Joel Suss, an Australian psychologist, is An expert in applying what’s known as human factors to law enforcement, Suss studies how officers respond physically and psychologically to different environments, such as how well an officer fires a gun while under stress. He wanted to make contacts inside the local police department, so he signed up for Wichita citizen police academy.
While enrolled, he heard about some research being done internally by the Wichita Police Department. Captain Brian White had mounted body-worn cameras on different parts of a police officer and recorded shooting drills. They wanted to figure out the best camera position for the diverse scenarios police officers often encounter.
Intrigued by the department’s human factors problem, Suss asked White if they could repeat the experiments, keep a bit more data and expand the scope of the experiment — the police department had limited the scope of their initial tests and hadn’t kept the records after they finished.
That new study, recently published in the journal “Ergonomics in Design,” is the first, to Suss’s knowledge, to approach police body cameras from a design and ergonomics perspective. It’s just one example of the ways researchers are starting to delve into the bigger questions associated with body cameras, from artificial intelligence analysis to perspective bias, Inside Science reports.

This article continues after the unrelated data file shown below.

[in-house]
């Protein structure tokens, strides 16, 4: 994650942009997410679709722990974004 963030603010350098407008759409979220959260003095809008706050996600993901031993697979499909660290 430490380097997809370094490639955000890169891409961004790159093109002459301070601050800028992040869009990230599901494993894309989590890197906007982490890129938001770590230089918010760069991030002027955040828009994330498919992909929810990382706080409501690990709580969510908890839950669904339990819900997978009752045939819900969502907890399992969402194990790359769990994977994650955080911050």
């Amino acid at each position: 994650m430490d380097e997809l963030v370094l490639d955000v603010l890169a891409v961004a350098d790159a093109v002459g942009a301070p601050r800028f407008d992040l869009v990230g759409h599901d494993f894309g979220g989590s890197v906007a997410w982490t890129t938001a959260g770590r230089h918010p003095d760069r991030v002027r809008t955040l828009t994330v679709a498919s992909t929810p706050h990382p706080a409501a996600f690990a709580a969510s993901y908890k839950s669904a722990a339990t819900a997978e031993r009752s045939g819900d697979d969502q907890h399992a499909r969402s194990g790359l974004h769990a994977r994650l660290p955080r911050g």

“If you could imagine that we’ve got cameras on the head and we’ve got cameras on the body, the head swivels first so head-mounted cameras gave a better perspective or captured more of the target than the ones on the body,” explained Suss.
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